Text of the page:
9.5 out of 10
Patrick Stewart as Darcy
Anton Yelchin as Pat
Imogen Poots as Amber
Alia Shawkat as Sam
Callum Turner as Tiger
Joe Cole as Reece
Macon Blair as David
Directed by: Jeremy Saulnier
Green Room Review:
Jeremy Saulnier’s first film, Murder Party, is a bit of nasty comedic fun. Blue Ruin is more somber, with a bravura performance by Macon Blair as the Least Likely To Succeed seeker of vengeance. In both films, Saulnier exhibits remarkable range, restraint, and confidence. He’s also a terrific writer, building tension without overplaying his hand. Add to that a keen visual stylist, and Jeremy Saulnier should be beating eager studios off with sticks. But Saulnier is carefully building his career, and I admire that he’s not taking every project offered, instead exploring his own voice and talent.
Green Room may be his best work yet. With Green Room, Jeremy Saulnier has created such a taut, visceral, brutal thriller that audiences may be taken aback at just how far the film is willing to go. Unflinchingly intense, Green Room doesn’t pull any punches, and doesn’t waste time throwing them, either – Green Room does more in its 95 minutes than many bloated Hollywood spectacles ever achieve. Audiences experiencing this one are genuinely in danger of falling off the edge of their seats.
The sparse settings of Green Room add to the tension – much of the film is in one location, as punk band the Ain’t Rights find themselves in a bad place when after a gig in a remote club, singer Pat (Anton Yelchin) witnesses a murder of a young girl. The neo-Nazis who own the establishment, led by Darcy (a chillingly-villainous Patrick Stewart), must make sure that none of the band escape to report back to the authorities. Tiger (Callum Turner), Reece (Joe Cole), and Sam (Alia Shawkat) try to think, outwit, and fight their way out of their situation, while Amber (Imogen Poots), friend to the murdered girl, has no reservations about doing what needs to be done to get out. Meanwhile, club owner David (Macon Blair), must make a decision – he is personally affected by what is happening, and he doesn’t know which side to take a stand with.
Saulnier and cinematographer Sean Porter stay close to everyone, making an already tense situation even more personal and unflinching. Green Room doesn’t take long to throw us all into the mix – we are thick in the mess in no time, and no one is spared any relief, especially the audience. Saulnier is clearly inspired by films like Assault on Precinct 13, but he also puts his own stamp on the material, and is willing to do the unexpected to propel the story forward in surprising ways. Green Room has no issues with sparing the gore, and there are several stomach-churning moments that are used so effectively that much of the audience will be looking at these grisly proceedings through their fingers. Imogen Poots gets many of those moments herself – she’s hellfire and brimstone in this movie. She’s terrific, funny, and fierce.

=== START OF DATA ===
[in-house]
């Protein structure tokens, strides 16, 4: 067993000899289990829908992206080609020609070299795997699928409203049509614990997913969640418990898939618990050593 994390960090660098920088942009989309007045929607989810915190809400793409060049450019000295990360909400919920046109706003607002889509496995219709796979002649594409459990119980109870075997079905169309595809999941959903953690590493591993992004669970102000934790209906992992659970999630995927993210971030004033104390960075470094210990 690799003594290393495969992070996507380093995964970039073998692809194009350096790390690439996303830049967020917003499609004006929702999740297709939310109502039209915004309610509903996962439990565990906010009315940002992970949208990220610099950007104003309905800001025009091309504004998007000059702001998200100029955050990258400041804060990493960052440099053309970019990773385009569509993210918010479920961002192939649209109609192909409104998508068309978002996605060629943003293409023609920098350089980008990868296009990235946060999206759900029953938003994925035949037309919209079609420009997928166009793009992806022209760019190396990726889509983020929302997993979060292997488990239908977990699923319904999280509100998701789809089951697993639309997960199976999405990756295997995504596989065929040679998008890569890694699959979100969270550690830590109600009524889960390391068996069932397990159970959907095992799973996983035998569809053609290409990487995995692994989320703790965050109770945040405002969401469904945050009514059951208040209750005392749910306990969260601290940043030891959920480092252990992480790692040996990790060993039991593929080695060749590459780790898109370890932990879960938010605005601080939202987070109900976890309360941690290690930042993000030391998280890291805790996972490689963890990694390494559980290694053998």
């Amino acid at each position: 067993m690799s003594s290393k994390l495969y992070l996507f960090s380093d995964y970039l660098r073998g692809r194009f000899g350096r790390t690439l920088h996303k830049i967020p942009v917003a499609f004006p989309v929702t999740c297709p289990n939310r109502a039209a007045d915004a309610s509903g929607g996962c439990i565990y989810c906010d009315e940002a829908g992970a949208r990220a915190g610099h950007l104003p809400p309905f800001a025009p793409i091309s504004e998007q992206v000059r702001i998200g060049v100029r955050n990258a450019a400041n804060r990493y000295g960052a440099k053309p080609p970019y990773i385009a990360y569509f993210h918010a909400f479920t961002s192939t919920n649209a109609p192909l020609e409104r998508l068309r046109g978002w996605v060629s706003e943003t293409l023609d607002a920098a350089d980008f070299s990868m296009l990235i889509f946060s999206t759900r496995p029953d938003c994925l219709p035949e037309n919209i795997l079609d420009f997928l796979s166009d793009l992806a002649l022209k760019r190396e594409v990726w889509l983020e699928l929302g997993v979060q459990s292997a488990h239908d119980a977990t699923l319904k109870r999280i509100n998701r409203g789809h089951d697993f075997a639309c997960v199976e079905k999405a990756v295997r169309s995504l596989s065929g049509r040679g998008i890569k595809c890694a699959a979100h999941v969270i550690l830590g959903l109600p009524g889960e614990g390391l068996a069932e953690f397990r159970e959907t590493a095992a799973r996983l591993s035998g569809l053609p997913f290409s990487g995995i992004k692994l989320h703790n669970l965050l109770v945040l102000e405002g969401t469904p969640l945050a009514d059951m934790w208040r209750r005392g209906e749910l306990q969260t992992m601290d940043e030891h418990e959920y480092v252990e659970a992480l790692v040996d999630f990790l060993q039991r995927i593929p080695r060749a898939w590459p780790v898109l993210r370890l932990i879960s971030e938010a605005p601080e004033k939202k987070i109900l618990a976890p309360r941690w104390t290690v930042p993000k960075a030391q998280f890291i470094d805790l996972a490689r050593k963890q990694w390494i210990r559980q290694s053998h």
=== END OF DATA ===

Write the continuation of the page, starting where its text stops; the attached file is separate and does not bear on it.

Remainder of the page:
No one escapes unscathed in Green Room, and it’s remarkably entertaining for all the intensity, stopping when it must to move the plot forward, and Green Room has a wicked sense of humor that doesn’t hold back with the brutality even while we laugh. We like the band, and sympathize with their plight, but when things go bad for them, they go very bad indeed. Anton Yelchin turns in an earnest, focused performance, hoping for the best even as things go south. Turner, Cole, and Shawkat all hold their own and make the apprehension and danger palpable. Blair, as the conflicted neo-Nazi, also adds sympathy to what should on paper be an entirely unredeemable character. But I think the performance that everyone will be talking about is Patrick Stewart’s, playing a character that is unlike anything he’s ever attempted before. Darcy is cold, calculating, and relentless, and Stewart gives him a terrifying banality and efficiency that makes him a truly formidable foe for the Ain’t Rights. This is one of his best roles, and Stewart dives in with aplomb and without any hesitation.
Green Room doesn’t spare the audience – not everyone is going to be okay. Jeremy Saulnier orchestrates everything perfectly, spinning many plates but doing so with confidence and precision. He knows exactly where he wants to go, and exactly how to take us there. There are very few cinematic rides that feel as effortless as Green Room does, and I hope Saulnier follows his own voice down the paths less traveled, making genre films that are as wildly entertaining, innovative, and exciting as Green Room. Saulnier is showing Hollywood that you don’t need huge explosions or effects to make a vital, heightened thriller. All you need is well-written characters, a plot that defies prediction, and a tenacity and an eagerness to tell your story. Saulnier has crafted a top-notch entertainment with Green Room, and he is an exceptional talent to whom attention must be paid. I can’t wait to see what he does next. See Green Room immediately.